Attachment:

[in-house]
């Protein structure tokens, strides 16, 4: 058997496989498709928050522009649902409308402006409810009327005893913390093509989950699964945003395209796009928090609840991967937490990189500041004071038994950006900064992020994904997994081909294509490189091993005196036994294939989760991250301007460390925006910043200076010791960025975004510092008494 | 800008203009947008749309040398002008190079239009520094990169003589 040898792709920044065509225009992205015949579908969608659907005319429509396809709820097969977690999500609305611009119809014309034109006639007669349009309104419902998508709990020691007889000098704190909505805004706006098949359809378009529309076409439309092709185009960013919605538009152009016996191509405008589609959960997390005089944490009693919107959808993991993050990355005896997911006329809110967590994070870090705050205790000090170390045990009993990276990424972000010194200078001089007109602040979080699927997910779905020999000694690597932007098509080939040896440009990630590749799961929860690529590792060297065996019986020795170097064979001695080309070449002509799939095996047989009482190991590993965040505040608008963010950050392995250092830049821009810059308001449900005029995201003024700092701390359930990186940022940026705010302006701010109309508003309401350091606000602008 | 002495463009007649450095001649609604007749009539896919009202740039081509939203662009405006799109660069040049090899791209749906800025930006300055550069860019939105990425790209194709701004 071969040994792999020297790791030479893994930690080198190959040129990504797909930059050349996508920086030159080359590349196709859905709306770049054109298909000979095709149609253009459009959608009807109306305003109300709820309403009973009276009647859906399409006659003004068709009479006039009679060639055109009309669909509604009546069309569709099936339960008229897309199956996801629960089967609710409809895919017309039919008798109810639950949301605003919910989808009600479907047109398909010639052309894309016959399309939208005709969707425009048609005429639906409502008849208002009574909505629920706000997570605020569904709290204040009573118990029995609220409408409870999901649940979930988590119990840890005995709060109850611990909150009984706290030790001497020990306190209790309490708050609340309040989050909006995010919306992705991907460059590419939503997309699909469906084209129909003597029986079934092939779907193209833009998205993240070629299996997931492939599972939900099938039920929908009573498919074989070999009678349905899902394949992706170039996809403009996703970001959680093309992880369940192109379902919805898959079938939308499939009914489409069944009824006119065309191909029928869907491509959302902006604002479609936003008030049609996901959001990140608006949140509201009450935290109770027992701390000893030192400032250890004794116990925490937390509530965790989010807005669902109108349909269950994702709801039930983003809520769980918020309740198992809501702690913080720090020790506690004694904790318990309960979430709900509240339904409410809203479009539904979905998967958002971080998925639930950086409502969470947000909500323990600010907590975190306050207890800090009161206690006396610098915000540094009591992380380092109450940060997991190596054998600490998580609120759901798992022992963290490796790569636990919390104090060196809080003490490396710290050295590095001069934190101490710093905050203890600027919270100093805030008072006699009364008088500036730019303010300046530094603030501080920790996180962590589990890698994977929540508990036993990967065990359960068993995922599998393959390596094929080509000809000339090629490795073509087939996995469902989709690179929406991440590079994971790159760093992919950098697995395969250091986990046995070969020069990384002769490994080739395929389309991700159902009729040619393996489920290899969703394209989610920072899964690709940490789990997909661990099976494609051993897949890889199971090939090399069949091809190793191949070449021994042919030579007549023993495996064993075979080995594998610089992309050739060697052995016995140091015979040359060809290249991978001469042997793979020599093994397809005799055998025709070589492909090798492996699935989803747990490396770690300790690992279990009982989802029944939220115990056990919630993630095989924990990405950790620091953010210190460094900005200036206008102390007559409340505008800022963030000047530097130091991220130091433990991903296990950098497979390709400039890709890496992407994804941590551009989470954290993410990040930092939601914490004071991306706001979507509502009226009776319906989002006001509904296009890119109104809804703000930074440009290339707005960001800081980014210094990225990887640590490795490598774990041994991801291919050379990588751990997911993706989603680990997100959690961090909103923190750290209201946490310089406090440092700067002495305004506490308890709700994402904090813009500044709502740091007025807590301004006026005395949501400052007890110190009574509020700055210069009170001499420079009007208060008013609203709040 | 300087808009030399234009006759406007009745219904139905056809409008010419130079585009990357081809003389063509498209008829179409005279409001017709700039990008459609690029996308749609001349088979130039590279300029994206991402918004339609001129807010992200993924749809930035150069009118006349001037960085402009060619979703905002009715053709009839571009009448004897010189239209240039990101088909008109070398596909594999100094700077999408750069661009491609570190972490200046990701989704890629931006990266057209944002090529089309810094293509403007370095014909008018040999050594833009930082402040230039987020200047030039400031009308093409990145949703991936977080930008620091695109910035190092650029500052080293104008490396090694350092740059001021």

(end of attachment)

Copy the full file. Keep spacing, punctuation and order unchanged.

[in-house]
């Protein structure tokens, strides 16, 4: 058997496989498709928050522009649902409308402006409810009327005893913390093509989950699964945003395209796009928090609840991967937490990189500041004071038994950006900064992020994904997994081909294509490189091993005196036994294939989760991250301007460390925006910043200076010791960025975004510092008494 | 800008203009947008749309040398002008190079239009520094990169003589 040898792709920044065509225009992205015949579908969608659907005319429509396809709820097969977690999500609305611009119809014309034109006639007669349009309104419902998508709990020691007889000098704190909505805004706006098949359809378009529309076409439309092709185009960013919605538009152009016996191509405008589609959960997390005089944490009693919107959808993991993050990355005896997911006329809110967590994070870090705050205790000090170390045990009993990276990424972000010194200078001089007109602040979080699927997910779905020999000694690597932007098509080939040896440009990630590749799961929860690529590792060297065996019986020795170097064979001695080309070449002509799939095996047989009482190991590993965040505040608008963010950050392995250092830049821009810059308001449900005029995201003024700092701390359930990186940022940026705010302006701010109309508003309401350091606000602008 | 002495463009007649450095001649609604007749009539896919009202740039081509939203662009405006799109660069040049090899791209749906800025930006300055550069860019939105990425790209194709701004 071969040994792999020297790791030479893994930690080198190959040129990504797909930059050349996508920086030159080359590349196709859905709306770049054109298909000979095709149609253009459009959608009807109306305003109300709820309403009973009276009647859906399409006659003004068709009479006039009679060639055109009309669909509604009546069309569709099936339960008229897309199956996801629960089967609710409809895919017309039919008798109810639950949301605003919910989808009600479907047109398909010639052309894309016959399309939208005709969707425009048609005429639906409502008849208002009574909505629920706000997570605020569904709290204040009573118990029995609220409408409870999901649940979930988590119990840890005995709060109850611990909150009984706290030790001497020990306190209790309490708050609340309040989050909006995010919306992705991907460059590419939503997309699909469906084209129909003597029986079934092939779907193209833009998205993240070629299996997931492939599972939900099938039920929908009573498919074989070999009678349905899902394949992706170039996809403009996703970001959680093309992880369940192109379902919805898959079938939308499939009914489409069944009824006119065309191909029928869907491509959302902006604002479609936003008030049609996901959001990140608006949140509201009450935290109770027992701390000893030192400032250890004794116990925490937390509530965790989010807005669902109108349909269950994702709801039930983003809520769980918020309740198992809501702690913080720090020790506690004694904790318990309960979430709900509240339904409410809203479009539904979905998967958002971080998925639930950086409502969470947000909500323990600010907590975190306050207890800090009161206690006396610098915000540094009591992380380092109450940060997991190596054998600490998580609120759901798992022992963290490796790569636990919390104090060196809080003490490396710290050295590095001069934190101490710093905050203890600027919270100093805030008072006699009364008088500036730019303010300046530094603030501080920790996180962590589990890698994977929540508990036993990967065990359960068993995922599998393959390596094929080509000809000339090629490795073509087939996995469902989709690179929406991440590079994971790159760093992919950098697995395969250091986990046995070969020069990384002769490994080739395929389309991700159902009729040619393996489920290899969703394209989610920072899964690709940490789990997909661990099976494609051993897949890889199971090939090399069949091809190793191949070449021994042919030579007549023993495996064993075979080995594998610089992309050739060697052995016995140091015979040359060809290249991978001469042997793979020599093994397809005799055998025709070589492909090798492996699935989803747990490396770690300790690992279990009982989802029944939220115990056990919630993630095989924990990405950790620091953010210190460094900005200036206008102390007559409340505008800022963030000047530097130091991220130091433990991903296990950098497979390709400039890709890496992407994804941590551009989470954290993410990040930092939601914490004071991306706001979507509502009226009776319906989002006001509904296009890119109104809804703000930074440009290339707005960001800081980014210094990225990887640590490795490598774990041994991801291919050379990588751990997911993706989603680990997100959690961090909103923190750290209201946490310089406090440092700067002495305004506490308890709700994402904090813009500044709502740091007025807590301004006026005395949501400052007890110190009574509020700055210069009170001499420079009007208060008013609203709040 | 300087808009030399234009006759406007009745219904139905056809409008010419130079585009990357081809003389063509498209008829179409005279409001017709700039990008459609690029996308749609001349088979130039590279300029994206991402918004339609001129807010992200993924749809930035150069009118006349001037960085402009060619979703905002009715053709009839571009009448004897010189239209240039990101088909008109070398596909594999100094700077999408750069661009491609570190972490200046990701989704890629931006990266057209944002090529089309810094293509403007370095014909008018040999050594833009930082402040230039987020200047030039400031009308093409990145949703991936977080930008620091695109910035190092650029500052080293104008490396090694350092740059001021």